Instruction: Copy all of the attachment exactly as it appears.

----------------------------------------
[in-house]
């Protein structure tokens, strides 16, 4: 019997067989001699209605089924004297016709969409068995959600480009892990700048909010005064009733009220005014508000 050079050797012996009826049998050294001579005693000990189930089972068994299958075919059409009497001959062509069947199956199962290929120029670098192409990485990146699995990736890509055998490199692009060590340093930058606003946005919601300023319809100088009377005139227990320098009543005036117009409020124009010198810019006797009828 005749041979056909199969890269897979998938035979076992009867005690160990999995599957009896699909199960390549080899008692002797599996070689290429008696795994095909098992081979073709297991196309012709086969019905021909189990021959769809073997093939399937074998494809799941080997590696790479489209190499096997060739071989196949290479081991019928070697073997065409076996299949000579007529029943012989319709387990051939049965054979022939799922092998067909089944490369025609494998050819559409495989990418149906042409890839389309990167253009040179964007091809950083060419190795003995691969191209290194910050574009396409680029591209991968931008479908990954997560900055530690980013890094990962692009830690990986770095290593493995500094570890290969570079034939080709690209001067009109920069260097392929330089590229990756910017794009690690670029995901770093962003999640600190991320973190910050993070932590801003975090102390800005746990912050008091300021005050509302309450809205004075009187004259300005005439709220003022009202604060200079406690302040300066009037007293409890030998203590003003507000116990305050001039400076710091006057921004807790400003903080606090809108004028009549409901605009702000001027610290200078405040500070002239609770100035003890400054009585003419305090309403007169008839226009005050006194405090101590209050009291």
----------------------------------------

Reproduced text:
[in-house]
């Protein structure tokens, strides 16, 4: 019997067989001699209605089924004297016709969409068995959600480009892990700048909010005064009733009220005014508000 050079050797012996009826049998050294001579005693000990189930089972068994299958075919059409009497001959062509069947199956199962290929120029670098192409990485990146699995990736890509055998490199692009060590340093930058606003946005919601300023319809100088009377005139227990320098009543005036117009409020124009010198810019006797009828 005749041979056909199969890269897979998938035979076992009867005690160990999995599957009896699909199960390549080899008692002797599996070689290429008696795994095909098992081979073709297991196309012709086969019905021909189990021959769809073997093939399937074998494809799941080997590696790479489209190499096997060739071989196949290479081991019928070697073997065409076996299949000579007529029943012989319709387990051939049965054979022939799922092998067909089944490369025609494998050819559409495989990418149906042409890839389309990167253009040179964007091809950083060419190795003995691969191209290194910050574009396409680029591209991968931008479908990954997560900055530690980013890094990962692009830690990986770095290593493995500094570890290969570079034939080709690209001067009109920069260097392929330089590229990756910017794009690690670029995901770093962003999640600190991320973190910050993070932590801003975090102390800005746990912050008091300021005050509302309450809205004075009187004259300005005439709220003022009202604060200079406690302040300066009037007293409890030998203590003003507000116990305050001039400076710091006057921004807790400003903080606090809108004028009549409901605009702000001027610290200078405040500070002239609770100035003890400054009585003419305090309403007169008839226009005050006194405090101590209050009291």